On March 26, 2015, Indiana’s governor and potential 2016 presidential candidate, Mike Pence signed into law the Religious Freedom Restoration Act. The law provides that the government can’t substantially burden a person’s freedom of religion. While the governor has insisted that the bill’s purpose is not discriminatory, many civil rights groups and organizations have condemned the law, stating that the law “could be used by business to deny service to people based on their sexual orientation and justify that discrimination based on their religious belief.” Indiana becomes the first state this year to pass such a law; however, other states, such as Arkansas, are considering similar laws in their legislatures. In addition, Indiana becomes the 20th state to pass a version of a Religious Freedom statute. However, opponents argue that Indiana’s law is the broadest of the laws already passed by increasing protections on  businesses as well as individuals.

Since Governor Pence signed the law, many entertainment and tech companies have voiced their displeasure with the law’s passage. One of the loudest voices came from the NCAA, whose men’s basketball Final Four round is scheduled to take place beginning on April 4, 2015. In a statement, the Association’s president, Mark Emmert stated that the Association was “especially concerned about how this legislation could affect our student-athletes and employees . . .  [and would] closely examine the implications of this bill and how it might affect future events as well as [its] workforce.”   As of today’s date, the NCAA has scheduled both men and women basketball postseason games in Indianapolis dating as far ahead as 2021. Tim Cook, Apple’s CEO, has also publicly criticized the law.

Others have threatened to remove their events from the state. Before the law was signed, a Christian group named the Disciples of Christ, centered in Indianapolis for more than a century, threatened to move its general conference in 2017 that was expected bring thousands of people into the state. Gen Com, an annual gaming commission that supplies the state with its largest convention, has also begun to consider moving its convention from Indianapolis. In addition, Marc Benioff, founder and CEO of Salesforce.com, tweeted that the company “[was] cancelling all programs that require our customers/employees to travel to Indiana to face discrimination.” In a letter sent from business leaders of tech companies such as Clear Software and CloudOne as while as Salesforce, they discussed the potential negative effects of the law. The letter stated that such “backward-looking legislation . . . will make the state of Indiana a less appealing place to live and work.”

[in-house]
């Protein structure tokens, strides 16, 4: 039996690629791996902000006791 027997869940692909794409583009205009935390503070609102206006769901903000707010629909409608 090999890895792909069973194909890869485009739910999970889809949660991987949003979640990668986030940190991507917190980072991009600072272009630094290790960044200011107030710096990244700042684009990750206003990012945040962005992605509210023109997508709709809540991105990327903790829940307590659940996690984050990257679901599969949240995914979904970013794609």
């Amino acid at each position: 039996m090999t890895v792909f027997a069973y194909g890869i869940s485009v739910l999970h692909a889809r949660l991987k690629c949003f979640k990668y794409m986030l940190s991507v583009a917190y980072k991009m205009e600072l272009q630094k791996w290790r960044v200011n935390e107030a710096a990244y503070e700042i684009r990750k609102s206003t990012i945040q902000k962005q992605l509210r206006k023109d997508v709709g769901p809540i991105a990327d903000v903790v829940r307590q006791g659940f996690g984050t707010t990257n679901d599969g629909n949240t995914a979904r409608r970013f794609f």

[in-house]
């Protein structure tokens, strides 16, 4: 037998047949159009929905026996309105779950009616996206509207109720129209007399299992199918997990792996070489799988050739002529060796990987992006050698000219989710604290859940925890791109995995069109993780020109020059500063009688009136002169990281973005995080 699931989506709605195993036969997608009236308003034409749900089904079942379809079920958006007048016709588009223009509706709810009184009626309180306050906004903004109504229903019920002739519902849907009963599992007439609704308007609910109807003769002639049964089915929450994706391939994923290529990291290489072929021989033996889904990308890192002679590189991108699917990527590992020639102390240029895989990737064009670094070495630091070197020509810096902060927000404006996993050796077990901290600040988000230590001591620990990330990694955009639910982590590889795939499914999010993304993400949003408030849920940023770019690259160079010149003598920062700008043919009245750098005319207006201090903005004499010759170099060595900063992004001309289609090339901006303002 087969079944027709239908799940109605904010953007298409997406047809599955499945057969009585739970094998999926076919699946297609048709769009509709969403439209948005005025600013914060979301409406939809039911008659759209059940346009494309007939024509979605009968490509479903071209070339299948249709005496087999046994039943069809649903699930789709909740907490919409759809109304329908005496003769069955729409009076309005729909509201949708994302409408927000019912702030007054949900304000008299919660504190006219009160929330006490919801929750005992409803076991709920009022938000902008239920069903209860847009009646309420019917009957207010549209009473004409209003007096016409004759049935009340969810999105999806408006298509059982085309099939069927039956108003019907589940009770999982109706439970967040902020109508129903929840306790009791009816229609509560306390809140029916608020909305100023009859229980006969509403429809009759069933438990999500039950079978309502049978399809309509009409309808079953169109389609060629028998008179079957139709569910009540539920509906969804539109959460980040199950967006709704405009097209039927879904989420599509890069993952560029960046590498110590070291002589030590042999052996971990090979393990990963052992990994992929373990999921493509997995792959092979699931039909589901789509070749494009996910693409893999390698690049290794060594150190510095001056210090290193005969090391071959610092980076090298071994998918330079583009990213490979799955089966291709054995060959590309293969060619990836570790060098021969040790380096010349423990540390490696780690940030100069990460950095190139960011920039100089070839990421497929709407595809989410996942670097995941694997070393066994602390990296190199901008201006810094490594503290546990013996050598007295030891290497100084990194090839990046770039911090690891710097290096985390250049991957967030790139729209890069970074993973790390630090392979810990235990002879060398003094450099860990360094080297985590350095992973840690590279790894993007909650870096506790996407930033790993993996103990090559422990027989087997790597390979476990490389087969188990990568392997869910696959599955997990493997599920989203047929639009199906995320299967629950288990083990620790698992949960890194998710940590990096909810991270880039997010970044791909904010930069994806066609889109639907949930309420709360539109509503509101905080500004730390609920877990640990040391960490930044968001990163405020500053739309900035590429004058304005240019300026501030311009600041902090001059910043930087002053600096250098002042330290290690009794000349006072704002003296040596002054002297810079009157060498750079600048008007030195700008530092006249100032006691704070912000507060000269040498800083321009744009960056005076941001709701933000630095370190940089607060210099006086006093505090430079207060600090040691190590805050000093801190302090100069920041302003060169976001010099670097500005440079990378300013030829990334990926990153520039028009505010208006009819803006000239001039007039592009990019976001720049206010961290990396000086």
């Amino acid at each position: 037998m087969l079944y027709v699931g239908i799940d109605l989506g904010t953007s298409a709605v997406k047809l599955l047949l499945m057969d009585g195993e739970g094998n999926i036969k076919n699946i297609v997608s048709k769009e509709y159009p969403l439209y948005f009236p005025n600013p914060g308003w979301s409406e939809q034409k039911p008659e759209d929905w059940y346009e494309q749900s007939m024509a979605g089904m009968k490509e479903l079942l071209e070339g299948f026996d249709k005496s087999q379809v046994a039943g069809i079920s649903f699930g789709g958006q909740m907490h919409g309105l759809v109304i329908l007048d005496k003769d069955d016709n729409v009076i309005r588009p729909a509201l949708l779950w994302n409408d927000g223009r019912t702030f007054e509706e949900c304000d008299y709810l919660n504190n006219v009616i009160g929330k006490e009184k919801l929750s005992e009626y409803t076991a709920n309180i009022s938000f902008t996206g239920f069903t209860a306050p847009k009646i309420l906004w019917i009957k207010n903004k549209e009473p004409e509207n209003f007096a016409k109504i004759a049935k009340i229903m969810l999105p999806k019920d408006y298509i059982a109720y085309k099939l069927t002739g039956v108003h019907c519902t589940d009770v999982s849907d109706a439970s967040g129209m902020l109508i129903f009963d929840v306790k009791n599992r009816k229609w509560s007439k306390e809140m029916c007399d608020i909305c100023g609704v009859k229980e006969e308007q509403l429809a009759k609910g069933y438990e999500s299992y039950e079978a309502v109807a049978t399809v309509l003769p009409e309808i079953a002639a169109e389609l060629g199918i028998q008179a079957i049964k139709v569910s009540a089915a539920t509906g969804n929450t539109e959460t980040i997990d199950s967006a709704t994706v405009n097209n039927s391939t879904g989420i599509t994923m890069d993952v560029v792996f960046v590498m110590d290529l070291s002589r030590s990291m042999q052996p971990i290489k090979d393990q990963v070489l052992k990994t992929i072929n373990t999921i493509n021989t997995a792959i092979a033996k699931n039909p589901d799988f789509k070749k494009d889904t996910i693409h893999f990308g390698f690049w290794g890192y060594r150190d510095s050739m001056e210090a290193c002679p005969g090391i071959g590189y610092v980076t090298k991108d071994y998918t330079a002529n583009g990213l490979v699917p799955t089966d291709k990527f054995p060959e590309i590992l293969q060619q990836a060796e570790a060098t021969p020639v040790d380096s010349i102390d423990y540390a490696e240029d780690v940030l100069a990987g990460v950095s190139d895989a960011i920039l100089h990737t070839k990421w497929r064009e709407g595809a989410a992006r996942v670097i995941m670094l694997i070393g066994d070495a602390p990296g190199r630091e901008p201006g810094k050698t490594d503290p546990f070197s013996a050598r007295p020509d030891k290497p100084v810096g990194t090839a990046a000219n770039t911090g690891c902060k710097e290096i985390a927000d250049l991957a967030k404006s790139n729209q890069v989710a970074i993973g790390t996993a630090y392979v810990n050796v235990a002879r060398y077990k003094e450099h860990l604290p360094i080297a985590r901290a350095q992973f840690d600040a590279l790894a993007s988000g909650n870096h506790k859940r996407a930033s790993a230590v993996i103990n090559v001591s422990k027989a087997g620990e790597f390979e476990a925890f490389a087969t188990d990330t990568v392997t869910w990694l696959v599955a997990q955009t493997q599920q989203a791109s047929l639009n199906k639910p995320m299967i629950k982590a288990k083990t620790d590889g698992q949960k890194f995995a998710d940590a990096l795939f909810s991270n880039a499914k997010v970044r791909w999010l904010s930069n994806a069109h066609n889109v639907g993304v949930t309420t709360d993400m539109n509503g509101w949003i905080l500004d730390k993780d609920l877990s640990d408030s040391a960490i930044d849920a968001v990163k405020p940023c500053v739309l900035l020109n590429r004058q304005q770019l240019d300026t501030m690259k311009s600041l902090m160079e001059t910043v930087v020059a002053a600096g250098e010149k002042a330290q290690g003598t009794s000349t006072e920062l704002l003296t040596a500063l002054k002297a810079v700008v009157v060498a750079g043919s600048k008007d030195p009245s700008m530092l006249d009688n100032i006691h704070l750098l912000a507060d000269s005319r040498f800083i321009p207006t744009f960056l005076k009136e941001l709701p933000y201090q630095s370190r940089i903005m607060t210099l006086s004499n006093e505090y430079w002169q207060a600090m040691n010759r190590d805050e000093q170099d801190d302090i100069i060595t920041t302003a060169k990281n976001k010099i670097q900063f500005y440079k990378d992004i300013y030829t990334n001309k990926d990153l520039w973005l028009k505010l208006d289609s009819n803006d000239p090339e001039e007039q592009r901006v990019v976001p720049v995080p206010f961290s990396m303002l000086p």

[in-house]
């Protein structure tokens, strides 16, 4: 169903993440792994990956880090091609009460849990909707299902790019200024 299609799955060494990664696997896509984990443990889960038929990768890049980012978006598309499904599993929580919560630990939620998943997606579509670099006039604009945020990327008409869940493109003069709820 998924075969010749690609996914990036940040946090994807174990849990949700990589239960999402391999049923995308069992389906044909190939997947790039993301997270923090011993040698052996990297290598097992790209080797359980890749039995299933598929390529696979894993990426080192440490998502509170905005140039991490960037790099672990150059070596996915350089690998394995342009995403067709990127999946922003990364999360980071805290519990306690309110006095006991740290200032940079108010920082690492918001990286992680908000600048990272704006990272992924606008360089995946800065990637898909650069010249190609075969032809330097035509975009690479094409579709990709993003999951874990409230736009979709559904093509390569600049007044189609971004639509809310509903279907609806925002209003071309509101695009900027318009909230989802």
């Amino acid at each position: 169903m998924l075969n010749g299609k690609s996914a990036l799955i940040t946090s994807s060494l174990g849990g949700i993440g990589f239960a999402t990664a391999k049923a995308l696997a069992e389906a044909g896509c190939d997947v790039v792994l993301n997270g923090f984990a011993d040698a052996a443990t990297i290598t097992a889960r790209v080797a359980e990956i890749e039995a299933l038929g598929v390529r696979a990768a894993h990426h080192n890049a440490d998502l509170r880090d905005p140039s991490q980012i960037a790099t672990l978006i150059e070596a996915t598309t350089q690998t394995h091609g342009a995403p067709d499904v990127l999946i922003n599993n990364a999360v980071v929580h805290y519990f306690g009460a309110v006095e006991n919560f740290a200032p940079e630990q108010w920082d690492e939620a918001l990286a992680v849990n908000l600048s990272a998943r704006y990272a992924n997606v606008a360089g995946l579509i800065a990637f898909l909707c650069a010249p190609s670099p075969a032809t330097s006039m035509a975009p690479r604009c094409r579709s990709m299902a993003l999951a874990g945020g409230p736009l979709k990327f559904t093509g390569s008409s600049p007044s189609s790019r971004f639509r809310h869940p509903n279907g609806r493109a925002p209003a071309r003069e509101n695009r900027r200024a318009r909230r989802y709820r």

While these appeals have fallen on deaf ears in Indiana’s case, these threats could force other states thinking about similar legislation to reconsider. Indiana attracts more than 25 million visitors each year that “provide $4.4 billion in total economic impact annually and generate 75,000 full-time equivalent jobs in Central Indiana, where Indianapolis, the state capital, is located.” Any loss to these numbers could hurt the state’s economy and create problems for the elected officials who supported this bill. While Governor Pence has stated the bill is an attempt to allay concerns that the government is intruding on religious liberty, this law, going farther than other states’ laws, could negatively affect Indiana’s image and economy.

–Mallik Yamaha

2 Responses to NCAA and Tech Companies Among Those Starting to Reconsider Business in Indiana After Governor Signs State’s Religious Freedom Restoration Act

  1. Erin Webb says:

    Salesforce just recently released a video on youtube thanking Indiana for the widespread support against the law titled “Thank You Indiana.” Governor Pence signed an amendment that “fixes” the law. So, while it seems that Salesforce is appeased by the recent changes to the law, I think you are right to point out that this has likely resulted in a tarnished image for Indiana.

  2. Allison Laubach says:

    It’s not only private organizations that have threatened to leave Indiana. Several cities, including Denver, imposed a travel ban on the state. The ban prohibits city employees from using tax-payer money for “non-essential” travel to the Indiana. While the move is mostly symbolic, it represents the widespread anger this legislation has caused.

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